After a tersely worded rejection by the head of the family trust that controls most of the voting rights of Canadian telecom company Cogeco Inc., Altice USA may have to focus its efforts on the remaining family members if it wants its unsolicited takeover attempt to move forward.
Altice USA joined hands with Canadian communications giant Rogers Communications to launch an aggressive $7.8 billion takeover of Cogeco, the fourth-largest telecom company in Canada, on Sept. 2. Altice USA, based in New York, is only interested in Atlantic Broadband — Cogeco’s U.S. cable operations — which it offered to buy for $3.6 billion, or about 10.2 times forward-looking cash flow. Rogers, which owns a 41% interest in Cogeco, has offered $4.2 billion for the company’s Canadian operations.
It didn’t take long for Cogeco to reject that offer. In a statement, Louis Audet — Cogeco’s executive chairman and head of Gestion Audem, the holding company for his family’s stake in the telco — did so flatly.
“Our stocks are not for sale,” Audet said. “And let me be clear, our refusal is not a negotiating position, it is final.”
That didn’t appear to faze Altice USA CEO Dexter Goei who, at the virtual Bank of America Merrill Lynch Media, Communications & Entertainment conference Sept. 9, said Altice was still working on getting a deal done.
Altice’s Long Game
“This is a marathon, not a sprint,” Goei said at the conference. “We’re committed to trying to come to an end game. From our standpoint, that’s very simple, which is we’d like to be able to acquire the U.S. assets.”
Altice burst on the scene in 2015 with its $9.1 billion purchase of Suddenlink Communications and followed that with the $17.7 billion buy of Cablevision Systems a year later. An IPO in 2017 raised about $1.9 billion and created a deal currency many expected would be used to roll up smaller operators. But since the Cablevision deal, Altice USA has managed just one purchase — Service Electric Cable TV of New Jersey for $150 million — an all-cash deal that closed in July. In the meantime, under some pressure from analysts to maintain its growth trajectory, the company has made M&A a priority. “We will always be looking at stuff out there,” Goei said at the Bank of America conference.
In detailing the offer on Sept. 2, Altice USA said that because of Cogeco’s corporate structure — Gestion Audem owns 69% voting control of Cogeco and 71% of Cogeco Connections’ voting rights — a deal would have to receive the Audet family’s blessing. Unlike other unsolicited deals, trying to circumvent the family by soliciting the favor of other shareholders would serve no purpose.
So if Altice and Rogers are serious, they’ll have to appeal to individual family members, a notion not lost on Evercore ISI media analyst James Ratcliffe. In a Sept. 2 note, he pointed out that the tone of the press release announcing the offer seemed to indicate it had yet to convince Louis Audet of the benefits of a deal.
“The release appears designed to appeal to other members of the Audet family, and also to an argument on the fiduciary duty of independent members of the Cogeco board,” he wrote.
In a Sept. 2 press release, Altice highlighted the $612 million in cash as part of the offer that would go to Gestion Audem.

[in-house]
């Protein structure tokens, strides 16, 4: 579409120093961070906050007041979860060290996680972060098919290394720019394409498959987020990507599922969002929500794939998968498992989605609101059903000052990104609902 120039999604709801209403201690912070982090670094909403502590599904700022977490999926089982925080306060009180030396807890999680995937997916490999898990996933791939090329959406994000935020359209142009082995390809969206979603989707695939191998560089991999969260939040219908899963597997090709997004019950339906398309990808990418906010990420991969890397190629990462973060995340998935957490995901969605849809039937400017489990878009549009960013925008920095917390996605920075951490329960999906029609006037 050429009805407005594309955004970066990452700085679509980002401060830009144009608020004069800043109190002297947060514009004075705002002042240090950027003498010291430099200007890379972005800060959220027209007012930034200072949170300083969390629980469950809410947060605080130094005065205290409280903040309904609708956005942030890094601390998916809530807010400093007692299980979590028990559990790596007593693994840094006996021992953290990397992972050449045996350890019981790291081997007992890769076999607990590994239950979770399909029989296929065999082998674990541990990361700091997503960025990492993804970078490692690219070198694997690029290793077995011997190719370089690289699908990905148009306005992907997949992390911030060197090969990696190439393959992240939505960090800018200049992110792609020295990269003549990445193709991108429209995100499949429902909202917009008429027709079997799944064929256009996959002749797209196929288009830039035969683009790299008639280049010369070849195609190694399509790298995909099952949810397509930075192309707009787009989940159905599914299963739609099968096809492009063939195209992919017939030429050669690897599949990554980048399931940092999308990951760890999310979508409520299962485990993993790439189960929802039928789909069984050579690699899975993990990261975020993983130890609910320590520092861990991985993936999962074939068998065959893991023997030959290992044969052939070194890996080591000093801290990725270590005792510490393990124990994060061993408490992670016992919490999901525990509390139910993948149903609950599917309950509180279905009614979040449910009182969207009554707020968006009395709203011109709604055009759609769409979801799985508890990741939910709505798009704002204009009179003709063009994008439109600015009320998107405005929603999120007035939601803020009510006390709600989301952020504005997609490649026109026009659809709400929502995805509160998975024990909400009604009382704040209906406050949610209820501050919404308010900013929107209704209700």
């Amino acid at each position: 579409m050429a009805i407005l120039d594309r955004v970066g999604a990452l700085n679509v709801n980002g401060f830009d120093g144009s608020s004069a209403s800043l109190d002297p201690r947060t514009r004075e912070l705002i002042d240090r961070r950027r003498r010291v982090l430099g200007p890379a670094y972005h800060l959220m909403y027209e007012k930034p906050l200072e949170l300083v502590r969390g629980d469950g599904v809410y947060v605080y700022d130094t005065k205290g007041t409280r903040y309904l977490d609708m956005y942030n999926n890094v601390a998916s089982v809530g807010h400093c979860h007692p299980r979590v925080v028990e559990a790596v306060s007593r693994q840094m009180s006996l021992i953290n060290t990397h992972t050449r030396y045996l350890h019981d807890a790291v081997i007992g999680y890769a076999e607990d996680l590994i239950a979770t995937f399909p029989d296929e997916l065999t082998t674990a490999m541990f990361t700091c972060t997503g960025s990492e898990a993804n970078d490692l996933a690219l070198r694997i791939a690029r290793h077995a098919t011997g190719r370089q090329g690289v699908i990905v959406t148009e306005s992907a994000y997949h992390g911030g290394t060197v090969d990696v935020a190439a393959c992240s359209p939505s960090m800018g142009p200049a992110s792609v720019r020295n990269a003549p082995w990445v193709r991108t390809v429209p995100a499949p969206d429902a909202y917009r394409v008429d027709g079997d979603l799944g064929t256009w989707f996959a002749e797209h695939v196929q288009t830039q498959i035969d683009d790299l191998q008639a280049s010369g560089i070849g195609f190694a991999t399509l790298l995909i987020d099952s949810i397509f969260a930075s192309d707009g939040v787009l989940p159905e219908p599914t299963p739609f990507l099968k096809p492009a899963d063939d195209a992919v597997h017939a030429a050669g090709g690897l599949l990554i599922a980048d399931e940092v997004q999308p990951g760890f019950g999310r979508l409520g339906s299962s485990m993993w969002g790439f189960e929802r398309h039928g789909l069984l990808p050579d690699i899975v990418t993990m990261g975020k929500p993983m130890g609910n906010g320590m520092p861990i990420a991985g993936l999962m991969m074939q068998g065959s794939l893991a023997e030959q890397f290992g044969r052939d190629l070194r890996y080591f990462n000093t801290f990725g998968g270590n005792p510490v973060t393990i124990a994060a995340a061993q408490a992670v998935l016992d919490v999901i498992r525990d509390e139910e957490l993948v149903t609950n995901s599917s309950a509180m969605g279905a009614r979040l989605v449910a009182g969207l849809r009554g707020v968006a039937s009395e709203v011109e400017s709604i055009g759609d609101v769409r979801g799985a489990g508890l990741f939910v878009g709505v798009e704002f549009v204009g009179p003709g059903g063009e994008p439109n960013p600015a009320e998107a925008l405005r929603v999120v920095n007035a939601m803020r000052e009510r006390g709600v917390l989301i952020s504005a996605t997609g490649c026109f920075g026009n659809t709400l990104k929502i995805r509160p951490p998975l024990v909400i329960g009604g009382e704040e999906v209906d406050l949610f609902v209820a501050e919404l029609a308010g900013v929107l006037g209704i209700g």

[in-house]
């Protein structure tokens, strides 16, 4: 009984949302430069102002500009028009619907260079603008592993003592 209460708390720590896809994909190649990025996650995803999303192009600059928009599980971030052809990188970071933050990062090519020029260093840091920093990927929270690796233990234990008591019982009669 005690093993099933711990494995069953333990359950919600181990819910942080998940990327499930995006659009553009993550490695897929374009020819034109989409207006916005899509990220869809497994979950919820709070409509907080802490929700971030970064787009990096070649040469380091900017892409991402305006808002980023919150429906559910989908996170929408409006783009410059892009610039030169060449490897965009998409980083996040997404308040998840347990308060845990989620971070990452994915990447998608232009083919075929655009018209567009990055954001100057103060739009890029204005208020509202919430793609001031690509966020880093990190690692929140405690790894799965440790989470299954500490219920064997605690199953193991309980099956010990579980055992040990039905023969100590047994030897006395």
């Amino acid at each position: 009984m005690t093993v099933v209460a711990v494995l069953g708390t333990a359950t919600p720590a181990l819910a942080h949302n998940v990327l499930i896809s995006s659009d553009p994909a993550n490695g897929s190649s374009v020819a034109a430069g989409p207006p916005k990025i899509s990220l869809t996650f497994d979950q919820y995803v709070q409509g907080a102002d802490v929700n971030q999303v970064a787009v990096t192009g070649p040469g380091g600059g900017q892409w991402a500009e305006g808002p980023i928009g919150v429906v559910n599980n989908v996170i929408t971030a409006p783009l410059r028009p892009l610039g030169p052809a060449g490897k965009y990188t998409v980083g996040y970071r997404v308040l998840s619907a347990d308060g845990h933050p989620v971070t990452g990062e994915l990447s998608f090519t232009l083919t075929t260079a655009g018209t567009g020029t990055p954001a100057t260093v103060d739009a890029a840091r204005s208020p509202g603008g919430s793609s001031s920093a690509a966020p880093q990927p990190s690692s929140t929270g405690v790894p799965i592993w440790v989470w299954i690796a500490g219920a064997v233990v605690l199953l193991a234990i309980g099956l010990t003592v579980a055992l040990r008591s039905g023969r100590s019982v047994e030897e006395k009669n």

The situation is reminiscent of an earlier unsolicited takeover of a family-controlled media asset: News Corp.’s $5.6 billion purchase of Dow Jones & Co. in 2007.
Back then, the Murdoch family-led News Corp.’s unsolicited $5 billion bid — a 67% premium to its share price — blindsided Dow Jones’s ruling Bancroft family. As with Cogeco, initially the Bancrofts rejected the offer, concerned about News Corp.’s tabloid reputation. But three months later, after targeting younger, more eager-to-sell members of the Bancroft clan, Murdoch had a deal.
Whether that can be the path toward a Cogeco deal remains to be seen. The Bancroft trust included dozens of family members with diverse interests regarding their stakes. According to the Cogeco website, Gestion Audem is more closely held, with Louis Audet, the only family member among Cogeco senior management, holding the biggest piece (29.16%). He is followed by his brothers Bernard (17.7%) and Francois (13.89%) and two trusts: Fiducie la Fuente (17.71%) and Fiducie des Aulnes (21.53%).
Ultimately, a sale would depend on Altice and Rogers’ ability to increase the offer and the Audet family’s willingness to accept it. While Rogers has long coveted Cogeco’s Canadian assets, Altice USA’s ability to up the ante could be trickier.
Price May Be Too Steep
“If they can get it for anything like their offer price, it would be a great addition,” MoffettNathanson principal and senior analyst Craig Moffett said in an email. “It would help them diversify away from the low-growth New York-area Optimum business, and would give them a longer runway for broadband growth and consolidated margin expansion.”
Sanford Bernstein media analyst Peter Supino said given the potential of the Atlantic Broadband systems, Altice USA should have no problems going higher if it wants to.“I think that the company should be willing to pay higher prices and really pay right up to its point of economic indifference for the asset,” he said.
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Mike Farrell is senior content producer, finance for Multichannel News/B+C, covering finance, operations and M&A at cable operators and networks across the industry. He joined Multichannel News in September 1998 and has written about major deals and top players in the business ever since. He also writes the On The Money blog, offering deeper dives into a wide variety of topics including, retransmission consent, regional sports networks,and streaming video. In 2015 he won the Jesse H. Neal Award for Best Profile, an in-depth look at the Syfy Network’s Sharknado franchise and its impact on the industry.
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